All discussion threads eventually wander way off-topic if they are left to run long enough, and that’s certainly happened with my last post on the peppered moth controversy. At Crooked Timber, the debate was mainly about the role of experts and drifted into debate and meta-debate about Iraq and WMDs. On this blog, it’s got even odder, into a discussion of the well-known rightwing talking point “environmentalism is a religion”. A couple of links back to the original post have been missed though.

First up, it’s important to note that the “environmentalism is a religion” gambit is straight out of the creationist playbook. Creationists have long argued that evolution is not a scientific theory but part of a religion of “secular humanism”.

Second, the peppered moth controversy has an exact parallel in the global warming debate, the dispute over the hockey stick graph showing global temperatures at their warmest level for the past thousand years. As with the peppered moth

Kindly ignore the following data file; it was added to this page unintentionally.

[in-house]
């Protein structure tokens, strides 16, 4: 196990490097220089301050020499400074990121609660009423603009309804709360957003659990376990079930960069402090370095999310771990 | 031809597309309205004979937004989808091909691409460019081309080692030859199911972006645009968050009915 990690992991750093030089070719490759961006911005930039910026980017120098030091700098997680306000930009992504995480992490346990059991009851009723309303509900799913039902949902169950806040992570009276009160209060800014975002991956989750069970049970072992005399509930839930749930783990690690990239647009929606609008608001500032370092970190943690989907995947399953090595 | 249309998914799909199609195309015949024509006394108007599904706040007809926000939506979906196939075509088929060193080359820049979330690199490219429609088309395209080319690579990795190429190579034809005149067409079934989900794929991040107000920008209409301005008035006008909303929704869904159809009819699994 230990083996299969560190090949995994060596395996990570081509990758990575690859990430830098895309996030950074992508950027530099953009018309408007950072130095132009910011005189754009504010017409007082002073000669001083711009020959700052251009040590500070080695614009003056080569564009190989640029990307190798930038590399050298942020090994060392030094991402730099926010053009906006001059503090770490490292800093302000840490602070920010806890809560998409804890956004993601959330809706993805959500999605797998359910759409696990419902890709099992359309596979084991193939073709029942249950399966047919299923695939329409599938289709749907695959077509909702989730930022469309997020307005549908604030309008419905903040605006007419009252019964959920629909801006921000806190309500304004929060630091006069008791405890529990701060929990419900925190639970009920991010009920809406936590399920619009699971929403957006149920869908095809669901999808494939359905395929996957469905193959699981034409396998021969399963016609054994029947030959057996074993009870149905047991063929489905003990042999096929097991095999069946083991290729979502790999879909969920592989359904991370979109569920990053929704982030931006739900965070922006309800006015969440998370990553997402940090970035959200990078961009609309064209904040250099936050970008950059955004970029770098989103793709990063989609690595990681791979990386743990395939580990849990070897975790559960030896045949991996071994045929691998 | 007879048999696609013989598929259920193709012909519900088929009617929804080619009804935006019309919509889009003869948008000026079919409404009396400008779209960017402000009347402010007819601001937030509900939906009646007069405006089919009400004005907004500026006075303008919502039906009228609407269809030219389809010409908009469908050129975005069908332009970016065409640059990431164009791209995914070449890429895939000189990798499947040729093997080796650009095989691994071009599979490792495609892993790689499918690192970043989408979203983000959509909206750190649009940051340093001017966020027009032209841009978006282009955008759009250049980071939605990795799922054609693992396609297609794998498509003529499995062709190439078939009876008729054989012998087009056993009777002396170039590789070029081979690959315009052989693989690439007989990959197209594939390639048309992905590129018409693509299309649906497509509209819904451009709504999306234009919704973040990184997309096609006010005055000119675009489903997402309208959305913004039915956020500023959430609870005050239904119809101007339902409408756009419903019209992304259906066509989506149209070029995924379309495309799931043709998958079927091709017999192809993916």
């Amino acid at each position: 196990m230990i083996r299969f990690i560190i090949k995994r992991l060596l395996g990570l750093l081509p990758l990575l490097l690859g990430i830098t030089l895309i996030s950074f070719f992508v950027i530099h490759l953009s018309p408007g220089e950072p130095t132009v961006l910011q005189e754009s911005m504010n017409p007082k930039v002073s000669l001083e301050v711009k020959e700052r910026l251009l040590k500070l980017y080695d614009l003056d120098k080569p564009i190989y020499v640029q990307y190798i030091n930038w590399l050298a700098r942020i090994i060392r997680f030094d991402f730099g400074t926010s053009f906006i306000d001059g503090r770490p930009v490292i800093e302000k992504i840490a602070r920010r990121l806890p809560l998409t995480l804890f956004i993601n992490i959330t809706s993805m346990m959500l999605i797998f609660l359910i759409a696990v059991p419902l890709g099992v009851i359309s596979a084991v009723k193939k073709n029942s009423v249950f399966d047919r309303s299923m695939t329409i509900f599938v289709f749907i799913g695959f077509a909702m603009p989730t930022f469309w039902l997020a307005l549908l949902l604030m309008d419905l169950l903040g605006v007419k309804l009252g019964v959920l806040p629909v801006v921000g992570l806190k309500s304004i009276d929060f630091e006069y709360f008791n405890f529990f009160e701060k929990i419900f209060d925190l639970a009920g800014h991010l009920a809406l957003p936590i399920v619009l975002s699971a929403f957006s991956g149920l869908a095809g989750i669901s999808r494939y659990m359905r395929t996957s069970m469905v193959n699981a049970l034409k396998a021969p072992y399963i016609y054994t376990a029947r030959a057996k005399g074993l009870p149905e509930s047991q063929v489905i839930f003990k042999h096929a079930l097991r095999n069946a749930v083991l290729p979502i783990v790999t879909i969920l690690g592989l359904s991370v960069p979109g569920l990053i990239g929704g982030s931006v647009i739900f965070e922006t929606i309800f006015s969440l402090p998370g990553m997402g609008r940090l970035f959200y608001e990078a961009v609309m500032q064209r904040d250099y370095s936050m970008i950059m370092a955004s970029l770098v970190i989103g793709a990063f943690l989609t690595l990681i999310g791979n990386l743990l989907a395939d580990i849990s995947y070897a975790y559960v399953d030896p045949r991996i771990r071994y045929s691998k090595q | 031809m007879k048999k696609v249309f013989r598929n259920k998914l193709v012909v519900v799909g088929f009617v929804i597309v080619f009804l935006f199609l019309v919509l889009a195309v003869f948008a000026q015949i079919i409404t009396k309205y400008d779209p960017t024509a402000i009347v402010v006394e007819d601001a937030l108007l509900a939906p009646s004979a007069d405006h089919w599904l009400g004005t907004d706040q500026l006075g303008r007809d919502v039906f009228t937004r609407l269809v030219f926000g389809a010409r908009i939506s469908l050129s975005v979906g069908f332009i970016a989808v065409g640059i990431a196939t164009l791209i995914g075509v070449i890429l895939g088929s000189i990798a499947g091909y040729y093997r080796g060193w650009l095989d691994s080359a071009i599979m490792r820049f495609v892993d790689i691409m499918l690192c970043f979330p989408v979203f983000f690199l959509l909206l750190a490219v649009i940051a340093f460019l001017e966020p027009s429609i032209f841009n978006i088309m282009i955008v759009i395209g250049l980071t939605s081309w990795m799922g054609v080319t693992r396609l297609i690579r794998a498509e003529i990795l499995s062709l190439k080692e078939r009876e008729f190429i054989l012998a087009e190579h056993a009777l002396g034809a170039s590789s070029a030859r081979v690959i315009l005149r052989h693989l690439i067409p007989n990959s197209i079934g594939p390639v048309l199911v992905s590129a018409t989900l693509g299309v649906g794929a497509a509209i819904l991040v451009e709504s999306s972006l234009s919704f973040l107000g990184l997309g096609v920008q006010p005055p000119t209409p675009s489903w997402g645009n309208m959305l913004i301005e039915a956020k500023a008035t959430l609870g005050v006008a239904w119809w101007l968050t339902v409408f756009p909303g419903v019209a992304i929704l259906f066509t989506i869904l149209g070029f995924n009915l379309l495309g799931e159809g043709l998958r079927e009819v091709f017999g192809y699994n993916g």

a striking, though minor, scientific finding, was used to illustrate a well-established scientific theory, and becomes the target of those opposed to the theory, and to science in general, for political or religious reasons. Minor errors in and procedural criticisms of the work supporting the finding are conflated into accusations of fraudulent conspiracy that are then used to attack the theory as a whole. Distorted versions of the whole story circulate around the parallel universe of antiscientific thinktanks, blogs and commentators, rapidly being taken as established fact.

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Categories: Environment, Science Tags: